“leaders lead leadership person”

What makes a good leader is the ability to stay calm and in control, especially when everyone around them is wondering whether it’s the right decision or if it was a mistake to commit to a particular course of action.

What success looks like to you will depend entirely on your unique wants and needs, coupled with where you are in your life right now. What you deem successful today might not be what you would have considered to be successful five years ago. Ten years from now, success will look different to you again.

If you know your team will be growing beyond your abilities to manage them yourself, start thinking about who on your team has the right qualities to lead. Talk to them about their leadership potential and if they’re interested, start grooming them before you need them.

90% of what we know comes from informal learning – that’s everything we learn outside of formal training, from practising new skills to observing others. The best leaders know that every opportunity, every conversation and every experience is a chance to learn. This is why social learning is so important! Give your team the opportunities and tools to share their knowledge, learn from their colleagues and lead each other towards victory! For example, encourage everyone to share their top tips on the LMS news feed.

It’s okay to get personal–just not too personal. There’s no need to explain how the dog is sick or how your car is on the fritz. That’s not what I mean. In a meeting, it’s okay to quickly share a few personal tidbits about your kids or a recent vacation. Don’t just jump right into the budget report or the customer wins. Let your employees know more about you and that you exist as a person outside of work. They will know you are human.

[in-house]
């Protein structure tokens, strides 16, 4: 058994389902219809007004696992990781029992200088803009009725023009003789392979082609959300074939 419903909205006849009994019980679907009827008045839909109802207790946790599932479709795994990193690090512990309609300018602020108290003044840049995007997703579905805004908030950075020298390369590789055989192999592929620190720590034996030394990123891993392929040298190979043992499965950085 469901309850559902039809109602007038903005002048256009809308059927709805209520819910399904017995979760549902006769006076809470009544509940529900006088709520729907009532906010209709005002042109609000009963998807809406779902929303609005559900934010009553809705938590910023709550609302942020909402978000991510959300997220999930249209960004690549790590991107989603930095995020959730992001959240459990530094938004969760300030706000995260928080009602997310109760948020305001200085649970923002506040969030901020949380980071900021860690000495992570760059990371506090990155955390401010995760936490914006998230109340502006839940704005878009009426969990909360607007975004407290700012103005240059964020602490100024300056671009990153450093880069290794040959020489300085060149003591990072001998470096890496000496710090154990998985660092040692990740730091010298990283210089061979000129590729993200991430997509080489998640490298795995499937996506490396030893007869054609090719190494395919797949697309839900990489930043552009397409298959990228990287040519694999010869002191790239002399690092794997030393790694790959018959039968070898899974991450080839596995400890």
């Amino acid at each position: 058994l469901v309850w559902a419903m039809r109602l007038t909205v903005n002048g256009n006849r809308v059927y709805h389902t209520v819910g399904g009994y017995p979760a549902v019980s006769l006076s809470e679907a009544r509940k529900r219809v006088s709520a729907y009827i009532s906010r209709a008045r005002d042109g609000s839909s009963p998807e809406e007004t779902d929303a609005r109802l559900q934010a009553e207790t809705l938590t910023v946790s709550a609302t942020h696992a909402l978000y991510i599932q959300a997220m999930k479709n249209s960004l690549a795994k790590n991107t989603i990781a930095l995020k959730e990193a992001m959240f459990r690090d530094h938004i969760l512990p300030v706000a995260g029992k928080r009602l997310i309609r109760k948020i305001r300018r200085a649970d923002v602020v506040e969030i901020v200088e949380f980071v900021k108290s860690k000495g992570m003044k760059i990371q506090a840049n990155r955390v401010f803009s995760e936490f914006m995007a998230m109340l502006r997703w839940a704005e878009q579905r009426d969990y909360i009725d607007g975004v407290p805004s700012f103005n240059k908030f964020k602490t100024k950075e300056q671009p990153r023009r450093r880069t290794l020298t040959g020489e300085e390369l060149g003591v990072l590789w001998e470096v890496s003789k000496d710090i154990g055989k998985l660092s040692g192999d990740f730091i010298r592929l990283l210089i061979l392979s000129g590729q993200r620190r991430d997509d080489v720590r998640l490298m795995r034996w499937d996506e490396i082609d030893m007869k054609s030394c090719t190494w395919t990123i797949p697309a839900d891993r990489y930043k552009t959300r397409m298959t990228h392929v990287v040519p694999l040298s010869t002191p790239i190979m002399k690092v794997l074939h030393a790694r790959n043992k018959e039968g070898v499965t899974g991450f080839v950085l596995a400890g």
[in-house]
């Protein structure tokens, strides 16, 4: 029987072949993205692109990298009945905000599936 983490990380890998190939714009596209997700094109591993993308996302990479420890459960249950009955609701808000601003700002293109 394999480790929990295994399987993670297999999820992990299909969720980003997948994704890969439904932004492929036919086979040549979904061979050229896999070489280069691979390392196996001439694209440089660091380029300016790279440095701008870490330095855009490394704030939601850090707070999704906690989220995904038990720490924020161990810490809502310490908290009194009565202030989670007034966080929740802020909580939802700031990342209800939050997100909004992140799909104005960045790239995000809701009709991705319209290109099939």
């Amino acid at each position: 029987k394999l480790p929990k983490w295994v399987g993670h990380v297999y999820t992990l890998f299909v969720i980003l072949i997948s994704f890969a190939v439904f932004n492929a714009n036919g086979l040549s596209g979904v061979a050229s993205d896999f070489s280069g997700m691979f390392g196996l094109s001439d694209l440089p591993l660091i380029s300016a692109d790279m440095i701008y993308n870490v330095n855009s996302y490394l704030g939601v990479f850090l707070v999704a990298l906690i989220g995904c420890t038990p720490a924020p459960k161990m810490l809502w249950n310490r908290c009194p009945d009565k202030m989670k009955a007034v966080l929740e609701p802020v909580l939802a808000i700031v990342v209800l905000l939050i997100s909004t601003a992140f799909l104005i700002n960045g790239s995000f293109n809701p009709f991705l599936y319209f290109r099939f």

Most of these traits tie directly into emotional intelligence (EQ). Leaders with high EQ are intrinsically more self aware. They understand their mental processes and know how to direct themselves. They’re more in touch with what they’re deeply passionate about. They naturally care more for others and receive more compassion in return. They’re more socially in tune.

Charter for Compassion provides an umbrella for people to engage in collaborative partnerships worldwide. Our mission is to bring to life the principles articulated in the Charter for Compassion through concrete, practical action in a myriad of sectors.

A good leader is unlikely to be aware of their uniqueness or the value that they bring to the organisation as they will be humble, however they will lead a team that performs at a level far higher than others in their industry, upto 202% higher. Outsiders will explain the success as luck or as being in the right place at the right time but there is a uniqueness to all great leaders.

It’s not about winning a popularity contest. You don’t have to be liked to be respected. It’s about serving and influencing others regardless of their job title in the effort to achieve a certain goal. More than anything, it’s about creating harmony in an environment where people want to work together.

Make a list of your goals, and what you might do to achieve them. Be sure to address both short-term and long-term goals; try to think beyond financial and career goals, such as relationship goals, personal goals for bettering yourself, things you would like to experience, or things you want to learn. Draw up a timeline that says when you want to achieve each part.[2]

Let’s take a look at that healthy lifestyle example again. Say you’re training for a race and your goal is to be able to run a 5 kilometre race in a couple months time. Each run that you successfully complete is a success. But will every one of those runs feel good? Likely not. Not when you collapse through your front door, dripping in sweat, muddy past the ankles, and gasping for water.